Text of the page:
Steelers’ James Conner: Playing ‘For Those Who Can’t’

James Conner

Getty Pittsburgh Steelers RB James Conner.

In his new memoir, Fear is a Choice, Pittsburgh Steelers running back James Conner recalls leaving the field after warm-ups before one particular game when he heard a voice say: “That’s James Conner. You’ve got something in common with him.”

“I couldn’t just walk on by after hearing that,” he relates in the book. “‘What do we have in common?’” I asked as I turned around and smiled at the girl.”

The girl, named Chelsea, said: “I have cancer.”

“You’ve got this,” Conner told her, learning that Chelsea had a brain tumor and would soon be beginning radiation therapy.

When Conner pointed to the adoring crowd during the game that day, it was a gesture meant for Chelsea. And these days, Conner is playing for a lot more people like her, including other kids who are facing life-altering or life-threatening medical conditions.

How James Conner Came to Recognize God’s Plan for Him

At first Conner didn’t fully appreciate the role he could play in people’s lives as a high-profile cancer survivor, having overcome Hodgkin’s lymphoma en route to resuming his own football career.

As he recently related in an interview with “I didn’t want to have any sympathy because I was a cancer survivor or didn’t want to be associated with ‘cancer survivor,’ but that was just because I wanted to get to the NFL and have people recognize me for my play.”

But after meeting children like Andrew O’Neil—a sports-loving five-year-old with neuroblastoma; and Roman Pfister, who endured three open-heart surgeries before the age of six; and a teenaged wrestler named Ian Malesiewski, who was paralyzed from the chest down during a high-school Greco-Roman wrestling match—Conner came to recognize that he had an opportunity to impact countless lives in meaningful ways.

“Honestly being a survivor touches so many more people than being a football player,” Conner told “That helps people in a much bigger way than just running the football on the field. It took me some growing and some maturing to learn that.”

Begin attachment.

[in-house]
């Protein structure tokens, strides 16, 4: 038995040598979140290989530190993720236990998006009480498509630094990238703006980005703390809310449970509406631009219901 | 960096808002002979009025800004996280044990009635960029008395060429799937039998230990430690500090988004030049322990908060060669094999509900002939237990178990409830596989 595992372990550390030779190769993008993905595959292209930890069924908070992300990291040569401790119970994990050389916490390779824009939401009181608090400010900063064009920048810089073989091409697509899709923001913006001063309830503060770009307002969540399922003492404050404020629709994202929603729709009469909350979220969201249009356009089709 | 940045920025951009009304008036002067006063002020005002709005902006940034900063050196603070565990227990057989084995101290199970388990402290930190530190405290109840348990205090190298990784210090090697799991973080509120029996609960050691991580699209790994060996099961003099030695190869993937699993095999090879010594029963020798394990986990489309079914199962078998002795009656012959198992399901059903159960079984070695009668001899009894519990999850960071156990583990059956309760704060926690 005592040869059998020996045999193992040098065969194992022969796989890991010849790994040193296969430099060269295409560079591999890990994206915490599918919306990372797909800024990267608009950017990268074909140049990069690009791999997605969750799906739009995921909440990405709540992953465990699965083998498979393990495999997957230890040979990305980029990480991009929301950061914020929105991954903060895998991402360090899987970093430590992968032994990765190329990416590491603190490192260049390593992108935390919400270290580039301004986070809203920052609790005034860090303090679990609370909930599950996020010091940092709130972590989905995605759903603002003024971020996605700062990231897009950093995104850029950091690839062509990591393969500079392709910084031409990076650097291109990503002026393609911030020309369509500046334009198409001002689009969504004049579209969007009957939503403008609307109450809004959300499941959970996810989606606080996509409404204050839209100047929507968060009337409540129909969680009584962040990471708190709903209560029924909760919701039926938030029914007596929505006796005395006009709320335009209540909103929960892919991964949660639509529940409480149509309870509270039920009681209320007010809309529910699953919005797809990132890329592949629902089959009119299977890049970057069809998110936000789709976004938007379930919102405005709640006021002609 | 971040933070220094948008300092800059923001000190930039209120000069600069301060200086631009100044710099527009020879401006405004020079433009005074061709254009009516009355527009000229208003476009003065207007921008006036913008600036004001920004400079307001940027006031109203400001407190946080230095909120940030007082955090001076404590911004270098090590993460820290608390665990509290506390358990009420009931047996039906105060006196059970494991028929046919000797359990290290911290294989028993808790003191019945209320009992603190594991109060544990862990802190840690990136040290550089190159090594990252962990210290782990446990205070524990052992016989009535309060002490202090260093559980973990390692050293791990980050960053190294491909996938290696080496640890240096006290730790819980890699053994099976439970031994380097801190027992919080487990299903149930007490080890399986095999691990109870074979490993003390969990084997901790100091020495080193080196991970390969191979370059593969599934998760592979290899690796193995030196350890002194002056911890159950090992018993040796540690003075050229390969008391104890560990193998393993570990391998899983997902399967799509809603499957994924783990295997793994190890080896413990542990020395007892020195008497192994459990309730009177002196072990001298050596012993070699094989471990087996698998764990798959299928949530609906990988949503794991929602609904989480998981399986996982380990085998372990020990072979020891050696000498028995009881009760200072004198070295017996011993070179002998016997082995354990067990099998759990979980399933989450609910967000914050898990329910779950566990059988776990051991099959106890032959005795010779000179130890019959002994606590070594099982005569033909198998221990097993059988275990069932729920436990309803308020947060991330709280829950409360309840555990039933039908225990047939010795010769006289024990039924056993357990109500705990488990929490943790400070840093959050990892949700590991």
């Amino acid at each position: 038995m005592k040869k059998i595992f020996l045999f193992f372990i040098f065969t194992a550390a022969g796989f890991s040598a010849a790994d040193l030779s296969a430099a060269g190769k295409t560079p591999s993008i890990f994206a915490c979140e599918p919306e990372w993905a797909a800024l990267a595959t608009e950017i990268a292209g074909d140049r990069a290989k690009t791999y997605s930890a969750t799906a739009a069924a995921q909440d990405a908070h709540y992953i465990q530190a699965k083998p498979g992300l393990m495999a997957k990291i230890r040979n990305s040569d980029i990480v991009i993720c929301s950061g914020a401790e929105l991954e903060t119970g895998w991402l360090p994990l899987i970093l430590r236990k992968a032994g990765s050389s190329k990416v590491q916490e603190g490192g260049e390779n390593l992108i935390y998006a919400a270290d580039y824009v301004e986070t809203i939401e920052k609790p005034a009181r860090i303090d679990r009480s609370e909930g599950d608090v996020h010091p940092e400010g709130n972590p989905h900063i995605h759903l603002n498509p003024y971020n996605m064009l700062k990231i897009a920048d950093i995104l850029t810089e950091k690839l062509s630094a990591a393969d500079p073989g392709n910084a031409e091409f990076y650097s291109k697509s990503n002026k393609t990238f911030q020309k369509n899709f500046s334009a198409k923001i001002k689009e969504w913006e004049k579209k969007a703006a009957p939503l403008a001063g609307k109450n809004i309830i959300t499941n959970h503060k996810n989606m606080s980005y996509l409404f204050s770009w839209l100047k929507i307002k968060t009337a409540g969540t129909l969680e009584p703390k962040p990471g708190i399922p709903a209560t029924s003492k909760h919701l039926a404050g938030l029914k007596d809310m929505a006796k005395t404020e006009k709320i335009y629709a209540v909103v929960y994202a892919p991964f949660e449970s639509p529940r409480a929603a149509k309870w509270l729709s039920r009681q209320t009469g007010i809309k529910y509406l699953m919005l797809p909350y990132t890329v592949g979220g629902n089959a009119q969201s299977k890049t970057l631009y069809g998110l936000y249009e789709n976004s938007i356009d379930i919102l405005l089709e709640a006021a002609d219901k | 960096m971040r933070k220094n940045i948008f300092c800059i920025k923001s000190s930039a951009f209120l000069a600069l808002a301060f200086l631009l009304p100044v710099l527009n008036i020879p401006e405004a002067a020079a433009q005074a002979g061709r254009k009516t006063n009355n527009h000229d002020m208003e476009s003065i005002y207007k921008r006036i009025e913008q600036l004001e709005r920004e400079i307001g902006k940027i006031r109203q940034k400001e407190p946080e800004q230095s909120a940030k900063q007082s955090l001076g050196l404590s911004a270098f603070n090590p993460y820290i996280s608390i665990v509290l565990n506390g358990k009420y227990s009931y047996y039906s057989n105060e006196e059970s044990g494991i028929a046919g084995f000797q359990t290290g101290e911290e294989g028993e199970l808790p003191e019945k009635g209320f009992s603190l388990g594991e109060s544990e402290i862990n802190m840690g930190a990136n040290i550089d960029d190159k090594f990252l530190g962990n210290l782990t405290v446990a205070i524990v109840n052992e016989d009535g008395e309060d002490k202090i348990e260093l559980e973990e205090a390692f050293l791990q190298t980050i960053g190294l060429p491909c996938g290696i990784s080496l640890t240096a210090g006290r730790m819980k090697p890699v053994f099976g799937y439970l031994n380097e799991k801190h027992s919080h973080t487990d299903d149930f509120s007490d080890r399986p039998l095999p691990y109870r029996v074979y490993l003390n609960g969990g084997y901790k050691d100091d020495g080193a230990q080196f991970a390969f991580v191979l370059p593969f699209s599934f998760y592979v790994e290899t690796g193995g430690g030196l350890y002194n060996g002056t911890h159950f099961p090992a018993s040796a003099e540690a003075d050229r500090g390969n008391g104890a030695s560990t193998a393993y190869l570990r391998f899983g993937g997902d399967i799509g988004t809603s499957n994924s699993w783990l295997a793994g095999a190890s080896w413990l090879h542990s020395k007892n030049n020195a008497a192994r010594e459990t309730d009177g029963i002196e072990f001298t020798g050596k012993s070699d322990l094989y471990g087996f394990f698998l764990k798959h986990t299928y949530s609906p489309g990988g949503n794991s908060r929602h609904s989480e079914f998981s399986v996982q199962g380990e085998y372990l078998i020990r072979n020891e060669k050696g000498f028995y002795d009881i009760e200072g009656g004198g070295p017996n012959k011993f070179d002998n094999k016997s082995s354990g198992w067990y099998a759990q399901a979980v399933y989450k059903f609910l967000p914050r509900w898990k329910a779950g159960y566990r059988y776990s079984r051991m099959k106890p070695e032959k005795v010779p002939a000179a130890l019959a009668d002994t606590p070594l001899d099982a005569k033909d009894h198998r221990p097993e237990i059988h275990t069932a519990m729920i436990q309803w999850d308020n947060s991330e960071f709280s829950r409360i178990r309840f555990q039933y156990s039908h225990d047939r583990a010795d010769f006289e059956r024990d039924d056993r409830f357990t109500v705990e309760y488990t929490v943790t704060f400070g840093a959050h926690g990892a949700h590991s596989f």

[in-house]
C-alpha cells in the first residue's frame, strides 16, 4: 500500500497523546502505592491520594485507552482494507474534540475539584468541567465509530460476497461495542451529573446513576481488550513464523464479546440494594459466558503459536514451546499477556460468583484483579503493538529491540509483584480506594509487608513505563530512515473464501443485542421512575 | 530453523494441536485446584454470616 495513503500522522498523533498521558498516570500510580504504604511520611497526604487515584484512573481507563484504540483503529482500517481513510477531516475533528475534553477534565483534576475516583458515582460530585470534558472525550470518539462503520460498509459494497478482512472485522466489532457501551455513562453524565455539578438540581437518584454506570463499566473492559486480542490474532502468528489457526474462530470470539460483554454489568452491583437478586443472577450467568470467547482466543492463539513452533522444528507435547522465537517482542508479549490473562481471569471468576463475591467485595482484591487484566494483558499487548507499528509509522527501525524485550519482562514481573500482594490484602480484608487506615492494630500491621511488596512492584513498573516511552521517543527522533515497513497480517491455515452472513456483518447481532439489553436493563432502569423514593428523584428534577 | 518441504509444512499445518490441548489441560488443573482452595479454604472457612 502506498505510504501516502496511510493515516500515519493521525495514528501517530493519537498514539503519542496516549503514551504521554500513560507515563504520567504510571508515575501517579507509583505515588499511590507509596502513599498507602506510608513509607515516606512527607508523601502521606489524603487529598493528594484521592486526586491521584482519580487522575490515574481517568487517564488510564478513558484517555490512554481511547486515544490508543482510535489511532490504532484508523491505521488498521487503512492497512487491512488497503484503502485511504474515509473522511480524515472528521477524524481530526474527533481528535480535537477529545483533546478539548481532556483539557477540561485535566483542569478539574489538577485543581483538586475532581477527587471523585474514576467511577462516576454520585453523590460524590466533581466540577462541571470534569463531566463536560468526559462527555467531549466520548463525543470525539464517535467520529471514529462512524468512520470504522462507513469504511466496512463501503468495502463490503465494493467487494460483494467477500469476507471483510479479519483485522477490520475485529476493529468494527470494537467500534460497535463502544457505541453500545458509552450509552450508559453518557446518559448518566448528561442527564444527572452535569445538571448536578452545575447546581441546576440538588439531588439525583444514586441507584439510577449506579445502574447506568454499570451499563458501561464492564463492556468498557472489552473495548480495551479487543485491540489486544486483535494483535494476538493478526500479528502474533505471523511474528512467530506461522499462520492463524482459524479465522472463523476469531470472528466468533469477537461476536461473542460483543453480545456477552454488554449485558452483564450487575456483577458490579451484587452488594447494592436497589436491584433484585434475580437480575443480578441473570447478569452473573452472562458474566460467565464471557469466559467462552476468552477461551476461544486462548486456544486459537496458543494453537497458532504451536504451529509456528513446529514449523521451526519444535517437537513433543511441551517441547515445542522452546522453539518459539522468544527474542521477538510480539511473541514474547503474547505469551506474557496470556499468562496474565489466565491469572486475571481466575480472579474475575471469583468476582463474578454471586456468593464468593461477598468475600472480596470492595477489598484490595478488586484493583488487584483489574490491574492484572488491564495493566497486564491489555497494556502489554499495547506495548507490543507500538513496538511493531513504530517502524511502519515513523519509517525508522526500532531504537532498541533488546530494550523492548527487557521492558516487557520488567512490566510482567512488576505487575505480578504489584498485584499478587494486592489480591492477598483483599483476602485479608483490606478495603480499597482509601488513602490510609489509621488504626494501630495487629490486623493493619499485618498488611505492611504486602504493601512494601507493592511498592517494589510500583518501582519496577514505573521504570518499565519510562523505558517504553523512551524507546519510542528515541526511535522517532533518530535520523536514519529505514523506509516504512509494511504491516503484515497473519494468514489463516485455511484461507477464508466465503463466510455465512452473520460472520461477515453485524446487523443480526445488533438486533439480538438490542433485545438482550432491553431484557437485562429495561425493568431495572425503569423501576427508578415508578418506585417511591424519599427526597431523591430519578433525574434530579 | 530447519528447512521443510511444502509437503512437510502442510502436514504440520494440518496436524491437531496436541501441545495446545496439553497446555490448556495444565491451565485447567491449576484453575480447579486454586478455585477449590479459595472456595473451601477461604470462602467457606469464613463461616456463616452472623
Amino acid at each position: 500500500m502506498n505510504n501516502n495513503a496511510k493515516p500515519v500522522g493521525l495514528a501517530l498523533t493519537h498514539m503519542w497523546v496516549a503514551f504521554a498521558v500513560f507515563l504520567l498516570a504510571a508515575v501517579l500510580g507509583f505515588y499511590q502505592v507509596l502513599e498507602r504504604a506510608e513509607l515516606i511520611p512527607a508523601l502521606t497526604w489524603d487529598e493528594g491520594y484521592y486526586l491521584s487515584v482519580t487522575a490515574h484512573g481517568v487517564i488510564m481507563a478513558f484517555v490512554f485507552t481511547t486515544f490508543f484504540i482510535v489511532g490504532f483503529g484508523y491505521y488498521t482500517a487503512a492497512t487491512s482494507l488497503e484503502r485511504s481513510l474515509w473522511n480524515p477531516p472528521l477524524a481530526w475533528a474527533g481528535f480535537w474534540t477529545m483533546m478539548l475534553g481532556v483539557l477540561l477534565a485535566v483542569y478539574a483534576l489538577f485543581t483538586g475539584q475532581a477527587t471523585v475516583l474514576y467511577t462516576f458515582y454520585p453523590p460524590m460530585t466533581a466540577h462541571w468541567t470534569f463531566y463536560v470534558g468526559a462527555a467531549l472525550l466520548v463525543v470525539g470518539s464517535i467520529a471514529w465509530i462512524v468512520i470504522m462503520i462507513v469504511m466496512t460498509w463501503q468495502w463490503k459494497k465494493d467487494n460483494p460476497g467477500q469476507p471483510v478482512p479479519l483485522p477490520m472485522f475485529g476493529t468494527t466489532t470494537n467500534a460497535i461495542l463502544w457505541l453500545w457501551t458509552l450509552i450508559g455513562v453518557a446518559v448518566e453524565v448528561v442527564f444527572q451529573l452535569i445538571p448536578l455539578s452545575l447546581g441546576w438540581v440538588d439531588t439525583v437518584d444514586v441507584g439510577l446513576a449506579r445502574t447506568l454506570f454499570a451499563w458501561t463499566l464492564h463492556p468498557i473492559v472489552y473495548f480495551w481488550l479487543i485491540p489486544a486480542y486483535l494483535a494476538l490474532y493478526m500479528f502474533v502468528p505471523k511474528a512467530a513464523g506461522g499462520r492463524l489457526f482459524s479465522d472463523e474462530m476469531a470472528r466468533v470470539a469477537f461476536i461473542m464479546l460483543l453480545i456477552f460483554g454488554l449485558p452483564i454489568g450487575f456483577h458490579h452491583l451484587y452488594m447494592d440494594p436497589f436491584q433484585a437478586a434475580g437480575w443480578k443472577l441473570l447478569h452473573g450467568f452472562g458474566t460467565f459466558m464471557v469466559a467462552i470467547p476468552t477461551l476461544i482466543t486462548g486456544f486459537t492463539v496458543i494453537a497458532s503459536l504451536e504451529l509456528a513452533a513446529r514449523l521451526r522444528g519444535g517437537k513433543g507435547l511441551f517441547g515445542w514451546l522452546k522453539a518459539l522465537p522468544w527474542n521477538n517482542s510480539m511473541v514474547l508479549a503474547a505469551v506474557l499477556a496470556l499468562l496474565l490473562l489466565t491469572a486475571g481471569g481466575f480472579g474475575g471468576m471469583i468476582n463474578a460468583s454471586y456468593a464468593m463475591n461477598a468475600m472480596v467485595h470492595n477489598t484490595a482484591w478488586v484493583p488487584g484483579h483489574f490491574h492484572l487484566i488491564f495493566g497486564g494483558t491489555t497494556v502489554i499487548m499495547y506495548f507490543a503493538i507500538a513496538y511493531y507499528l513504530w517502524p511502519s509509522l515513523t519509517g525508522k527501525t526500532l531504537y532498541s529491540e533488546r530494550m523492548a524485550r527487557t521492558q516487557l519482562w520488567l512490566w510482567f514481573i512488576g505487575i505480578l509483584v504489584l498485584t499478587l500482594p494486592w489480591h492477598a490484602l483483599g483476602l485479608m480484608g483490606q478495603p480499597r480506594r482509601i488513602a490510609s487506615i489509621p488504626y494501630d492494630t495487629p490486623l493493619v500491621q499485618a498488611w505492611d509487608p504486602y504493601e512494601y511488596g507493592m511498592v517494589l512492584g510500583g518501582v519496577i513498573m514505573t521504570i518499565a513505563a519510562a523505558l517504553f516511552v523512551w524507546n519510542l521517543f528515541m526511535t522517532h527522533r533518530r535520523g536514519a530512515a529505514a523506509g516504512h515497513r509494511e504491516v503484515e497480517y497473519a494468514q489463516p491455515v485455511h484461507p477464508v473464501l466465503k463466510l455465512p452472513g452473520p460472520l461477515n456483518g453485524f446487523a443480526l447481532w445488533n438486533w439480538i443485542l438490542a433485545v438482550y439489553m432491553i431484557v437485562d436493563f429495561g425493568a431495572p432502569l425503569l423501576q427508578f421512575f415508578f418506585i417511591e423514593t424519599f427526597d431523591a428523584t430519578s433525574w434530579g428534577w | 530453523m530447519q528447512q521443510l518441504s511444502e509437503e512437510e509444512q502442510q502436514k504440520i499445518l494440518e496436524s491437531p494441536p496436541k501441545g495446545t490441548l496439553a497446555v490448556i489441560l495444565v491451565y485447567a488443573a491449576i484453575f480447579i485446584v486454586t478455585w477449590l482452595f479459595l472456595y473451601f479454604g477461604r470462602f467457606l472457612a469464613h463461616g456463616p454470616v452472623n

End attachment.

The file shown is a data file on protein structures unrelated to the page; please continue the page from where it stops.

But now he has fully embraced his role as a cancer survivor.

Or as he puts it in Fear is a Choice: “I want to play for those who can’t—for those people who may not ever be able to return to the field, the mat, or the pool because of their struggles…. These individuals are no less important than I am, but because I’m an NFL player, I get all the press and attention. With the platform I’ve been given, it’s my duty to speak up for those who are still battling and those who have lost the battle.”

That includes O’Neil, who passed away just four days after Conner, fighting back tears, highlighted the young boy’s struggle while accepting the 2016 Disney Spirit Award, which is presented each year to the most inspirational college football player, coach or team.

Moreover, Conner now recognizes that cancer was part of God’s plan. As he writes in Fear is a Choice: “I had dreamed of playing in the NFL my whole life—but I wasn’t dreaming big enough. God had so much more in store for me than becoming just a professional football player.”

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‘Cheering on people who are in the middle of their own challenges’

In particular, Conner wants to continue helping and inspiring people who are in the midst of their own struggles.

For a time, Conner’s football career—not to mention his life—was threatened by his cancer. But while undergoing his own chemotherapy treatments, Conner received equal parts advice and inspiration from Kansas City Chiefs safety Eric Berry, who himself had overcome Hodgkin’s lymphoma and resumed his All-Pro NFL career.

Now that Conner is a star NFL player—with a Pro Bowl resume of his own as starting running back for the Pittsburgh Steelers—he is focusing on “cheering on the people who are still in the middle of their own challenges,” as he puts it in Fear is a Choice.

That includes partnering with the University of Pittsburgh Medical Center for visits to Hillman Cancer Center facilities in the Pittsburgh metropolitan area.

“It’s just a beautiful thing for me to be able to go back there and provide some support and inspiration,” Conner told “I was sitting in those chairs getting the same [chemotherapy] medicine that those people are getting. I can relate firsthand so it means a lot.”

Meanwhile, Conner is also planning to continue his practice of hosting five cancer patients or survivors at each Pittsburgh Steelers home game, as he did beginning last season, covering travel costs and game tickets.

In the process he’s “grow[ing] the network of people I carry with me every time I take the field,” he says in Fear is a Choice,” noting that it’s “a way to build a family of support and encouragement for people who are going through one of the toughest challenges they will ever have to face. It’s a way of bringing together a community where we all need each other.”

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